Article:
Constitution

Northern/Irish Feminist Judgments: First Workshop ‘The Foreign Subject’

We are delighted to welcome back Ruth Houghton, a Graduate Teaching Assistant and Ph.D. candidate at Durham Law School who has previously written for us here and here. Ruth is also a commentator on the Northern/Irish Feminist Judgments Project. The post was published on Inherently Human. The Project As has been previously mentioned on this(…)

A new Constitutional Settlement for Northern Ireland: Queries from International Law

This post was jointly written by regular contributor Aoife O’Donoghue and Ben Warwick. Ben is a Graduate Teaching Assistant and PhD candidate at Durham Law School. His research centres on resource constraints and the implementation of economic and social rights.  The starting gun has been fired on constitutional debate in the UK. The prospect of Scottish independence, potentially increased(…)

Legal pathways to reproductive justice and abortion rights #repealthe8th

We are delighted to welcome this guest post from Ruth Fletcher, a senior lecturer in Medical Law at Queen Mary, University of London Irish regulation of pregnant choices needs to be changed.   The current situation denies women legal power to opt out of pregnancy for their own reasons.  It also justifies poor legal, social and(…)

Options for Constitutional Reform #repealthe8th

This joint post by Máiréad Enright and Fiona de Londras draws heavily from Enright & de Londras, “’Empty Without and Empty Within’: The Unworkability of the Eighth Amendment after Savita Halappanavar and Miss Y” (2014) 20(2) Medico-Legal Journal of Ireland __ (forthcoming) The current constitutional framework for abortion, stemming from the Eighth Amendment, inflicts significant harm(…)

The Problems of Travelling to Access Basic Care #repealthe8th

by Sheelagh McGuinness & Marie Fox Following a recent Dublin conference on ‘Building a coalition to repeal the 8th Amendment’, co-organiser Sinéad Kennedy asserted that “[t]he Eighth amendment is a source of discrimination against women but it particularly affects marginalised women who have suffered disproportionately; migrant women, women with little or no income, women who(…)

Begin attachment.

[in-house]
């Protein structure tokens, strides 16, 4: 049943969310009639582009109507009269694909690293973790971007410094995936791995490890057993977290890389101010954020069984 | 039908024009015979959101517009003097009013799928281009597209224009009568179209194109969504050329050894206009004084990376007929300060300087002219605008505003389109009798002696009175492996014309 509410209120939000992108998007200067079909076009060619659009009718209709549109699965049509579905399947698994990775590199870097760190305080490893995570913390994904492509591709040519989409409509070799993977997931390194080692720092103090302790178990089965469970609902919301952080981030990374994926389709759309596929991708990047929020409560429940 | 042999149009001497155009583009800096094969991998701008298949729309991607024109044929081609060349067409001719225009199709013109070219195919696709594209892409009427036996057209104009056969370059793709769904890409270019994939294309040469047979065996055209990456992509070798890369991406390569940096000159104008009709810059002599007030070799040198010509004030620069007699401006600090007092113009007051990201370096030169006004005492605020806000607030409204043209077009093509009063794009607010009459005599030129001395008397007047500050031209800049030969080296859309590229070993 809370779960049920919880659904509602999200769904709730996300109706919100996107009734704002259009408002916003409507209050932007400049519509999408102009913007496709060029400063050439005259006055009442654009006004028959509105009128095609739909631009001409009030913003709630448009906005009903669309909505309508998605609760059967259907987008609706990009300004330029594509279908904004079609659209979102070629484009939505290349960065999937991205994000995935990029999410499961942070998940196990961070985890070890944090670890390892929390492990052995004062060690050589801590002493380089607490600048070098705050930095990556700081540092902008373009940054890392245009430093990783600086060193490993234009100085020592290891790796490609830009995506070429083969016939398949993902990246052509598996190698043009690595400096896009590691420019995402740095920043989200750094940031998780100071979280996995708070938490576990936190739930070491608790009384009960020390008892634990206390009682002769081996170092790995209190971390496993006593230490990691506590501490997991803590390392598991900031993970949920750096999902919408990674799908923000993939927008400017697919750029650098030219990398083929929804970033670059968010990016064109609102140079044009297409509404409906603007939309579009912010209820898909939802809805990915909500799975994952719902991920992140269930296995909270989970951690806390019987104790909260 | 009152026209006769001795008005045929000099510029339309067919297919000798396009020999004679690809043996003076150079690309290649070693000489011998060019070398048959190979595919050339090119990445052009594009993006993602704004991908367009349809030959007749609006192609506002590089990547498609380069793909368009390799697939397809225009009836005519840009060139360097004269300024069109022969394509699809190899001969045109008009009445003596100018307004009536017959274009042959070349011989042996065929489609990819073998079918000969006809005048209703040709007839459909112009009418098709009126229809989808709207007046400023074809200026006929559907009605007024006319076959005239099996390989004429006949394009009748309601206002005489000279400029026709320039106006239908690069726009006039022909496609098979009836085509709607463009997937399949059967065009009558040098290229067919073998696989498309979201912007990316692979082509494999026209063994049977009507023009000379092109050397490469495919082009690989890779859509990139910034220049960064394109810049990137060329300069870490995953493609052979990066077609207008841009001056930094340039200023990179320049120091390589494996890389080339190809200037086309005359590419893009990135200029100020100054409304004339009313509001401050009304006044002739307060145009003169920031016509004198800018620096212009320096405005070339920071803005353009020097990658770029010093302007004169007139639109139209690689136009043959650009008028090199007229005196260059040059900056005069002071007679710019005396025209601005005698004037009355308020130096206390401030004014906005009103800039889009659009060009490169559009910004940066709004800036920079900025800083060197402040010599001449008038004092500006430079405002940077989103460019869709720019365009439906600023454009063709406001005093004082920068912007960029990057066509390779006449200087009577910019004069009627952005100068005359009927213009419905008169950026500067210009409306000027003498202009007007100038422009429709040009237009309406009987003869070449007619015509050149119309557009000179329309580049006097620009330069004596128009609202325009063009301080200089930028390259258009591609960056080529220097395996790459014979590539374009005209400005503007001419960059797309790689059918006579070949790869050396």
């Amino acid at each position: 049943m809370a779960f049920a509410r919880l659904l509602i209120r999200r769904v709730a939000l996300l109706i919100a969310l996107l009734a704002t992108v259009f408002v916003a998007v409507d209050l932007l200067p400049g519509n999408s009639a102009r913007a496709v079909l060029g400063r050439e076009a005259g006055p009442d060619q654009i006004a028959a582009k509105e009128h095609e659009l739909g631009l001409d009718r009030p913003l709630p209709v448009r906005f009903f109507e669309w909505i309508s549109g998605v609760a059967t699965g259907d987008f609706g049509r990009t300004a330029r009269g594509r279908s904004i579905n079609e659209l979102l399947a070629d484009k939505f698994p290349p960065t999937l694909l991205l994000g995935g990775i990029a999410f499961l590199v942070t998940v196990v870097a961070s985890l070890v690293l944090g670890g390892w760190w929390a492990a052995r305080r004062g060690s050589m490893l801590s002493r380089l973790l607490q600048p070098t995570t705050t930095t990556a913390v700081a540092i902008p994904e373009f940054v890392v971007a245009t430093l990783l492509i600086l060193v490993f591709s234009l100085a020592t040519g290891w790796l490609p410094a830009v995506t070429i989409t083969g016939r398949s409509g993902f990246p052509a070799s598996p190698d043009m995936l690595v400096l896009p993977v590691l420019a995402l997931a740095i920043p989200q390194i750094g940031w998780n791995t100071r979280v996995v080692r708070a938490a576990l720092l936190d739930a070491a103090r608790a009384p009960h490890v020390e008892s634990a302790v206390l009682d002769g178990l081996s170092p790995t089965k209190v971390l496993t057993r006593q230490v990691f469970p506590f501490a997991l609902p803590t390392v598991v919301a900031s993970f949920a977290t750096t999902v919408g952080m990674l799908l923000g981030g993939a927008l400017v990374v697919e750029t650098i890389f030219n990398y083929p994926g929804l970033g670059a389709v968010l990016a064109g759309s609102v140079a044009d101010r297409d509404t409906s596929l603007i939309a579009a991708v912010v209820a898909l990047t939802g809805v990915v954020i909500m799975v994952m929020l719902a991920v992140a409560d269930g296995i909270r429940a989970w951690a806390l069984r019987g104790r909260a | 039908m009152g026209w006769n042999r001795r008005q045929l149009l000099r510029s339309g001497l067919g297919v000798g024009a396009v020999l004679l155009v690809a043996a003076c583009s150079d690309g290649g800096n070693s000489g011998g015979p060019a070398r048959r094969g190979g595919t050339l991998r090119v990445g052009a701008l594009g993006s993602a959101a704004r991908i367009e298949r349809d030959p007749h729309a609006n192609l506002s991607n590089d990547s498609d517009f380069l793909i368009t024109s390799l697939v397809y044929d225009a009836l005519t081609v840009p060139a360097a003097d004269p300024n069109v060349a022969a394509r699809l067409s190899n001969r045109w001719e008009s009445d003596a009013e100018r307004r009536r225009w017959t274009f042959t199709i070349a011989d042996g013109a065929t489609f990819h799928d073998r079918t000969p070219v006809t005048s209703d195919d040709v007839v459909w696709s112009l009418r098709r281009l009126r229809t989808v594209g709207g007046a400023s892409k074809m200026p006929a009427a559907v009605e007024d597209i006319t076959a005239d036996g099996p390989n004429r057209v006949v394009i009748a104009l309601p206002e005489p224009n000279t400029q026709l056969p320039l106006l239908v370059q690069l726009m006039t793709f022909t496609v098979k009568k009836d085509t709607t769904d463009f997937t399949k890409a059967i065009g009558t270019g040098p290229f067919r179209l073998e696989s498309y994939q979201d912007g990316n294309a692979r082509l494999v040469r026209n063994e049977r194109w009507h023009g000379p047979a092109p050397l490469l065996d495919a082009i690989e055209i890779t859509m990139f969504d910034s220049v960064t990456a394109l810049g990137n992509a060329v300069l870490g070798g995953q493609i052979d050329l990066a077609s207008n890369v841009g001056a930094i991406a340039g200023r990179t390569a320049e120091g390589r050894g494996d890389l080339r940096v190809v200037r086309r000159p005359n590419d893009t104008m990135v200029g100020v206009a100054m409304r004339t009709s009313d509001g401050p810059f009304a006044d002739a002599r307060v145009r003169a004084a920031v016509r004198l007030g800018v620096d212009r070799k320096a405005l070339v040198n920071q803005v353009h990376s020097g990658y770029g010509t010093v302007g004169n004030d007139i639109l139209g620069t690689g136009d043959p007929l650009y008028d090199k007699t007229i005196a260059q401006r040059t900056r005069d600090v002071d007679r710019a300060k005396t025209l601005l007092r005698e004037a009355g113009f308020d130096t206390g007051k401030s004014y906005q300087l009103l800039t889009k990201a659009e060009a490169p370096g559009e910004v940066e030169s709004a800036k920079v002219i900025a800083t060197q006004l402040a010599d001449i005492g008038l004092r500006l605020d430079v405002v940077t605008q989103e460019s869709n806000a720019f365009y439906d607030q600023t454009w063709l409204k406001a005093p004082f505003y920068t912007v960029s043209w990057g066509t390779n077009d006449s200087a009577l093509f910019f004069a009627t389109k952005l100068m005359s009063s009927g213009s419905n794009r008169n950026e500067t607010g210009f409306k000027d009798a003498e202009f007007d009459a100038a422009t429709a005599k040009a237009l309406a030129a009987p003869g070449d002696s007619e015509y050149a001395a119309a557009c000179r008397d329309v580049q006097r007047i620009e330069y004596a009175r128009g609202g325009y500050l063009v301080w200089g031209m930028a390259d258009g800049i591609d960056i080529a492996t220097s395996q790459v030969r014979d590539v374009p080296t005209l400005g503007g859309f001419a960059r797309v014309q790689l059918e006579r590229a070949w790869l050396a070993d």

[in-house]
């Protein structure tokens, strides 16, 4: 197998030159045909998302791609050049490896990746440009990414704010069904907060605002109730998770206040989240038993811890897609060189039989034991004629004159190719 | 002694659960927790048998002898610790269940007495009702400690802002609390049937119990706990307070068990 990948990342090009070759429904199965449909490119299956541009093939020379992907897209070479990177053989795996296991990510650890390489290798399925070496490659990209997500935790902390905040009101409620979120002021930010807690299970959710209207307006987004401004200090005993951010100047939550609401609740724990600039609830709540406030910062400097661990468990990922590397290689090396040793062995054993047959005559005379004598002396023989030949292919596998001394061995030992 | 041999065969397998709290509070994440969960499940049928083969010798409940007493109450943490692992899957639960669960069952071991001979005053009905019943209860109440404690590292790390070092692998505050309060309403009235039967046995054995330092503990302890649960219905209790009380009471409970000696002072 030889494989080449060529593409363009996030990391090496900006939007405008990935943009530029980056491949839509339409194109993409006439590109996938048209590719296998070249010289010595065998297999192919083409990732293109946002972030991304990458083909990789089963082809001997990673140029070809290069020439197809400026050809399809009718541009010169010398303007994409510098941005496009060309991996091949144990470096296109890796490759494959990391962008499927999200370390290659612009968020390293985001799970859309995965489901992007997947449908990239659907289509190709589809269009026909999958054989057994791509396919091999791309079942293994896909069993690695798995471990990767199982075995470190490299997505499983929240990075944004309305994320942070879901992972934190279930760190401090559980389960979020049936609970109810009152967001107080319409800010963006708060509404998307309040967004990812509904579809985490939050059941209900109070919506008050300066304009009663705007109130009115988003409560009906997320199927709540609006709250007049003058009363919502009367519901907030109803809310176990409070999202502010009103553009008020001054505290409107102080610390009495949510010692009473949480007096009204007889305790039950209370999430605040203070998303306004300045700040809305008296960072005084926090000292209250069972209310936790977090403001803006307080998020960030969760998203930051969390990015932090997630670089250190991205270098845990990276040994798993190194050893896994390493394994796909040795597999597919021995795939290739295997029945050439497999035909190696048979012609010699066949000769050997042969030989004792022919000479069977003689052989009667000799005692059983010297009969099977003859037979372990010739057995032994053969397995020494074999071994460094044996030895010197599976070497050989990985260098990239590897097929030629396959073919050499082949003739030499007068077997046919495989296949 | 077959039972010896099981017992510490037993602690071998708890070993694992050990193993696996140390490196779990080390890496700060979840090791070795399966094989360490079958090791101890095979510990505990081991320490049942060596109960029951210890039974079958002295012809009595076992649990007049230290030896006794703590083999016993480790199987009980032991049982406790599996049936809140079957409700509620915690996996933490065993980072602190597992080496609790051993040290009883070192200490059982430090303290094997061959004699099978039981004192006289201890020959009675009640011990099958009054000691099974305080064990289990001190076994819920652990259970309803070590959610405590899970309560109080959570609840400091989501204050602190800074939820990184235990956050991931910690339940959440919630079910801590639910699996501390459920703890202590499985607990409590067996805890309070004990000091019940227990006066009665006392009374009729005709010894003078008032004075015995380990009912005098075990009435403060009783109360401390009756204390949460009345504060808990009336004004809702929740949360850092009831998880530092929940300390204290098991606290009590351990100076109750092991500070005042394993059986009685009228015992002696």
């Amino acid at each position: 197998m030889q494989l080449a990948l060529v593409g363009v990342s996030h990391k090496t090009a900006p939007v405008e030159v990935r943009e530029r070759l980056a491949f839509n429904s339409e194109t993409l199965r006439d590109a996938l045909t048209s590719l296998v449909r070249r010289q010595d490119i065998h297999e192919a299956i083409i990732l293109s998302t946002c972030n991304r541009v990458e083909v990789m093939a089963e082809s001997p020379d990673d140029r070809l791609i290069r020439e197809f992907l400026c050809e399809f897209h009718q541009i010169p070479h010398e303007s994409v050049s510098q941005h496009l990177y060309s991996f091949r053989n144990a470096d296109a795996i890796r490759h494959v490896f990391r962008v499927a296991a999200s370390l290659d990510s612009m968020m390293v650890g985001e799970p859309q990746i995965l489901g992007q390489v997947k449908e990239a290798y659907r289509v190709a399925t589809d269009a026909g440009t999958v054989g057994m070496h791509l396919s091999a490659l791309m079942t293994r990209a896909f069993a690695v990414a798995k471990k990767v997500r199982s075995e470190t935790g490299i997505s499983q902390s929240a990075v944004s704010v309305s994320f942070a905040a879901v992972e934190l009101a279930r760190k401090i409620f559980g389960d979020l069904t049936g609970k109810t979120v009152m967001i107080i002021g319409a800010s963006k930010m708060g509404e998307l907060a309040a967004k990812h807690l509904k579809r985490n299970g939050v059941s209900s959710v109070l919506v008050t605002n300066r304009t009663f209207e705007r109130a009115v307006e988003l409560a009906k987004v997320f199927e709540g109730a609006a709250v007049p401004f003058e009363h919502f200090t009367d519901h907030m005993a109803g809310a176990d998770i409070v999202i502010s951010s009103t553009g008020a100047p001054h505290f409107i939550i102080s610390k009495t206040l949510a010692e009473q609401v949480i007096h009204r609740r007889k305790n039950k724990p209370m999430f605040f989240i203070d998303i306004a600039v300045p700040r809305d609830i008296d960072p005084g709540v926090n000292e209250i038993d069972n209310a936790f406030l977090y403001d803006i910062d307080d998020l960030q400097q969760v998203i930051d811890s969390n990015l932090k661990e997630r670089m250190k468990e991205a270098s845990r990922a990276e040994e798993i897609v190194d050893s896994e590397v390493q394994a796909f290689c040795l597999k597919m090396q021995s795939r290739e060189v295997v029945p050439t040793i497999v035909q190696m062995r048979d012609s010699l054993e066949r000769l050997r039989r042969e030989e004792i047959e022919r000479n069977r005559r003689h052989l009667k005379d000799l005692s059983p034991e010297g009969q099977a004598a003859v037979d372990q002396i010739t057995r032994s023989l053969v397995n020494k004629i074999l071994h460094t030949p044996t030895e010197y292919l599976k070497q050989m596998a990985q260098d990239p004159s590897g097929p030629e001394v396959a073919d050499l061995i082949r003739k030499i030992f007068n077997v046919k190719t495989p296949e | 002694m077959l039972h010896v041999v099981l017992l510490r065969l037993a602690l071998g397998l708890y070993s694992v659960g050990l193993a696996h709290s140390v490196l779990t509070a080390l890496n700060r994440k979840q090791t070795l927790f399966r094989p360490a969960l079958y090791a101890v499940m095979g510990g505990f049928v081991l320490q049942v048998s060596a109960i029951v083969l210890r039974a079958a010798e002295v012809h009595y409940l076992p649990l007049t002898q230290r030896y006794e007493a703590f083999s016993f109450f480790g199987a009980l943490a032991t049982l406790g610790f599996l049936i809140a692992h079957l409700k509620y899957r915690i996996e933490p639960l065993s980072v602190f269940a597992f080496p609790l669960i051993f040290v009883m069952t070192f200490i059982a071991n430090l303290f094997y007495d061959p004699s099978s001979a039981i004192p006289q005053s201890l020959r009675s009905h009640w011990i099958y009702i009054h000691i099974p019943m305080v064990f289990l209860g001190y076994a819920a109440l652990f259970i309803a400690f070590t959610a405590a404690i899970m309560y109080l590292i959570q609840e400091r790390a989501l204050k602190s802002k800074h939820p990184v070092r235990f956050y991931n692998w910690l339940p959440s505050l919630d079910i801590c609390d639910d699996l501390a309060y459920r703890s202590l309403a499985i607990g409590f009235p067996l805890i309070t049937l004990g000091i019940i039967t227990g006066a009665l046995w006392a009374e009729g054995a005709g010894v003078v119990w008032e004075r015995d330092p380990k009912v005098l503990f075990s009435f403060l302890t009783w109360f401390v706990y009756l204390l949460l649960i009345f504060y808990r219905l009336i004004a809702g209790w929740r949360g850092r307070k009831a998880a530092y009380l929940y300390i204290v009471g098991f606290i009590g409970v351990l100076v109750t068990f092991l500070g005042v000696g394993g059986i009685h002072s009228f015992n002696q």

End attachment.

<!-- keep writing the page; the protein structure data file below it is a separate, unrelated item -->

The Art of Listening #repealthe8th

by Roja Fazaeli The art of listening is in short supply in all too many professions. My own experience giving birth in the National Maternity Hospital in Dublin in January 2014 illustrates this. While I had some moments of extraordinarily good care during my pregnancy, these were outweighed and overshadowed by bad care. I trace(…)

Staying on board: Contraception, abortion and healthcare in Ireland #repealthe8th

by Fiona Dunkin & Aoife Campbell, Re(al)-Productive Health On 22nd May 1971, a band of 47 women marched brazenly and triumphantly into Connolly station in Dublin, armed with various assortments of condoms, spermicides, jelly and what appeared to be contraceptive pills.* To many onlookers in Connolly station that day, this was a scandalous, or at(…)

The Geography of Abortion #repealthe8th

It is interesting to speculate what Irish abortion law might look like if Ireland were to be situated in the middle of the Atlantic Ocean rather than on its edge. (Preferably, this would be somewhere warm and sunny, out of the path of hurricanes). If travelling to our nearest neighbour were a lengthy and prohibitively(…)

ARC on the need to #repealthe8th

by Abortion Rights Campaign A common, almost hackneyed maxim (replicable to outline any injustice by changing the last word) goes that a society is best judged by how it treats its women. If a society treats its women as second-class citizens or, in the already immortal words of the UN Human Rights Committee Chair Sir(…)

Abortion in Ireland: Some Considerations for Non-Extremists #repealthe8th

by Clara Cecilia Fischer Last month, Minister for Health, Leo Varadkar, stated that the problem with the abortion debate in Ireland is that it is dominated by the extremes, that is, by those on the anti-choice and the pro-choice sides, or by the “Catholic versus anti-Catholic view of things.” Such assertions of extremism in Ireland(…)

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